Best of 2007: Brooklyn CM Bill De Blasio Supports Special Limited Height Restriction in Cobble Hill Historic District
An addition atop the former Independence Bank Building on the corner of Court Street and Atlantic Avenue in the Cobble Hill Historic District proposed by developer Two Trees caused quite a stir this year. After some design modifications, the LPC approved the proposal but the plan still required several zoning waivers from the City Planning Commission, including eliminating the rear yard to build to the back of the property line and allowing the building to rise to 60 feet in a 50 foot maximum height limited zone. These permissions were fought against at City Planning by a strong coalition of community activists and preservationists, including the Cobble Hill Association, the Brooklyn Heights Association, the Society for the Architecture of the City and HDC. In addition, we were joined in opposition by Brooklyn Community Board Six and Brooklyn Borough President Marty Markowitz. Unfortunately, local Council Member Bill de Blasio was supportive of the waivers and had testified in favor of them at the City Planning hearing. However, after several meetings with CM de Blasio, we successfully made the case that the height variance had the potential to set a very dangerous precedent citywide for all of the city’s historic districts and he asked his colleagues at the City Council to decline permission for the height waiver, which they did. HDC is proud of our neighborhood partners in Brooklyn for their successful advocacy and very grateful to CM de Blasio for his open mind on the issue, open-door policy to community members and willingness to re-examine the situation.
Winning CM De Blasio’s support was an essential step in ensuring the integrity of this Limited Height District. Which is why, to facilitate the future exposure of elected officials to current preservation and land use concern, HDC launched the League of Preservation Voters Initiative in February. Beginning during the special election for the local council seat in Brooklyn’s District 40, HDC and the Coalition of Concerned Preservation Voters in the 40th District sponsored a public forum with candidates for the District’s special election and released a corresponding Voter Guide. Candidates discussed important preservation and development concerns including questions of landmark designation, community rezoning and building codes within the district.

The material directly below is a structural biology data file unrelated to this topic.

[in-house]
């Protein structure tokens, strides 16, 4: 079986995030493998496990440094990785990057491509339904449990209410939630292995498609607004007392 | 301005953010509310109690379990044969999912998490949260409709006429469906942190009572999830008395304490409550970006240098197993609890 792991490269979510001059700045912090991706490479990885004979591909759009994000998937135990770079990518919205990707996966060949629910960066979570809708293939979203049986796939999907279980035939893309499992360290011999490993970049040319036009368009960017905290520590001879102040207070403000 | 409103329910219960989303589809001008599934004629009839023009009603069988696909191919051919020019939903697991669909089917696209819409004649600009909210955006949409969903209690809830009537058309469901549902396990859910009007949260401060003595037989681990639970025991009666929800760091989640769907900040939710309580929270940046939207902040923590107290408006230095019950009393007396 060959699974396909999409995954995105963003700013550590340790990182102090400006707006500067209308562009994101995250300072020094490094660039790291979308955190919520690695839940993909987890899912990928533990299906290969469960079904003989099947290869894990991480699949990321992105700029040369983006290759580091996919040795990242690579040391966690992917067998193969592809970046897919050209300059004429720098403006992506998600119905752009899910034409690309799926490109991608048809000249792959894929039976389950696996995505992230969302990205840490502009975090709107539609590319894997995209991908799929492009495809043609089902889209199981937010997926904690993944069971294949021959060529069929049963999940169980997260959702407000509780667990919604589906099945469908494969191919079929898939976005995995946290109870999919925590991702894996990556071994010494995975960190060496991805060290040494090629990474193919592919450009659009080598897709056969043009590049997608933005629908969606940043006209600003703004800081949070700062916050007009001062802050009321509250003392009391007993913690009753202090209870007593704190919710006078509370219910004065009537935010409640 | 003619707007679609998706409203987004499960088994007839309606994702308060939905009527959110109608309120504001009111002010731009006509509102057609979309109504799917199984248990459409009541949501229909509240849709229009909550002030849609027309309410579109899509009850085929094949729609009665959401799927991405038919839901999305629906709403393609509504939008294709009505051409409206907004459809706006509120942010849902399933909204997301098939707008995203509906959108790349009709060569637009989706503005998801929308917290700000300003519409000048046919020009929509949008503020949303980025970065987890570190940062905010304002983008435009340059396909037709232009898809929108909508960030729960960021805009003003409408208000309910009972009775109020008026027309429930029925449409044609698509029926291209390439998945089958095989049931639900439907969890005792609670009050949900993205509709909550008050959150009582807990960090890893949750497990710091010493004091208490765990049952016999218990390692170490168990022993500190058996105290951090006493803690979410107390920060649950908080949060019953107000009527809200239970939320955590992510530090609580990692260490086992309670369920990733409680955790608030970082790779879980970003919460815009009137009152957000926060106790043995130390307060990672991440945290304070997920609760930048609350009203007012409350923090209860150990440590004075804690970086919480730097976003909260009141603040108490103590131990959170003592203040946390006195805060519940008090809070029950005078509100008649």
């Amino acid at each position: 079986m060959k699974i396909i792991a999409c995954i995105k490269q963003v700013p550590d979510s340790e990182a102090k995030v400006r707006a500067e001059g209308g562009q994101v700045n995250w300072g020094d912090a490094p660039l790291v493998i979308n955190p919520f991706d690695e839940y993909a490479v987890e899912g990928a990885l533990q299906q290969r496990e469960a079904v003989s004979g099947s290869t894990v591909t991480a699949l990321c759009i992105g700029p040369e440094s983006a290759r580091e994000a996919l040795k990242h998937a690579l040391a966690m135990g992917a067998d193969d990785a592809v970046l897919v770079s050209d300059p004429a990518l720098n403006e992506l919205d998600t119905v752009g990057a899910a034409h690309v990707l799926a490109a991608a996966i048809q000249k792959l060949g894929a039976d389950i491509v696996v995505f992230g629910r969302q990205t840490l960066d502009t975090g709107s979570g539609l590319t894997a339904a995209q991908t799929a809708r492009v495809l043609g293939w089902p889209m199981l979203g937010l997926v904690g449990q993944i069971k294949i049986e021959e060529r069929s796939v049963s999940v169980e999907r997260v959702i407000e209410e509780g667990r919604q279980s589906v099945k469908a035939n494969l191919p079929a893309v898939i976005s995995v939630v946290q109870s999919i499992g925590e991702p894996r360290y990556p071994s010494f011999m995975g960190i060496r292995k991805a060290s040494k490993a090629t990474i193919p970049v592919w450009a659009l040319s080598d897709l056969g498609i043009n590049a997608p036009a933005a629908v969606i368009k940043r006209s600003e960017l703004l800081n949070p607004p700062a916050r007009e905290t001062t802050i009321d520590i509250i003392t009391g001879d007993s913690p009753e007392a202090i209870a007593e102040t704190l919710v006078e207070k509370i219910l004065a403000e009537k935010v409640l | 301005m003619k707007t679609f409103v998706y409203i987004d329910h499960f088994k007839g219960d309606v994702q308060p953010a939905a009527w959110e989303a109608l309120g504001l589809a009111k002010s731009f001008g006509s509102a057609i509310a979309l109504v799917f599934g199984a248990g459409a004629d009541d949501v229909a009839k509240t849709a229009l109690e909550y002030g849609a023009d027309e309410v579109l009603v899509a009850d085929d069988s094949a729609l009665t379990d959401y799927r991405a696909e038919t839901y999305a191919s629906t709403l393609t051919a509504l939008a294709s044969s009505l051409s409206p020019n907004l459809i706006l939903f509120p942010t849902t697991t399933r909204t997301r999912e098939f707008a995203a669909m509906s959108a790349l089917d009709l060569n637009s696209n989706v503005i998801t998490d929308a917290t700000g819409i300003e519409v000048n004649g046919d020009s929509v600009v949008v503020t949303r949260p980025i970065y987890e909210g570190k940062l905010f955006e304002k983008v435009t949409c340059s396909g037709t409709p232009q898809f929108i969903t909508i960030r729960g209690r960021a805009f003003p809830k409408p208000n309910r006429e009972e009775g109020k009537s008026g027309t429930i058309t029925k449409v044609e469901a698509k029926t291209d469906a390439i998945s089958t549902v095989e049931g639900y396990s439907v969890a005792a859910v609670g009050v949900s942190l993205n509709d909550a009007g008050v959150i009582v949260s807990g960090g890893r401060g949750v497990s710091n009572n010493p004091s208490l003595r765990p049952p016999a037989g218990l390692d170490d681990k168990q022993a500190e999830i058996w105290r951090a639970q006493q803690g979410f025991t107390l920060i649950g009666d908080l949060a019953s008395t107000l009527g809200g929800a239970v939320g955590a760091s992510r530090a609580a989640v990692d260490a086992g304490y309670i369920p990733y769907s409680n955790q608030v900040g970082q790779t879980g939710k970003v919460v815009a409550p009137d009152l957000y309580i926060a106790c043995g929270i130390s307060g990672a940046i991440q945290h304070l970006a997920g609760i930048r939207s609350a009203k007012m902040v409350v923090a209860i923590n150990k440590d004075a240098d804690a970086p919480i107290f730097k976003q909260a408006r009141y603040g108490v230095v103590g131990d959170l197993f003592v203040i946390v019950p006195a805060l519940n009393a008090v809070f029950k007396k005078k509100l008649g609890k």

As the 2009 municipal elections approach, HDC hopes to host similar forums in contended districts throughout the city. These forums will be nonpartisan and will not endorse any specific candidates. Rather, the goal here is to expose to the public the amount of knowledge candidates have on these issues, and to likewise demonstrate that these are genuine concerns of communities throughout the city. To read the sample Voter Guide released in February, and to check out the candidate’s responses, please click here.
The precedent is a positive one. Dr. Mathieu Eugene, the winner and new council member, has since been supportive, listing “Neighborhood Preservation” as one of his top priorities and having testified in favor of a handful of proposed landmarks in front of the Landmarks Preservation Commission.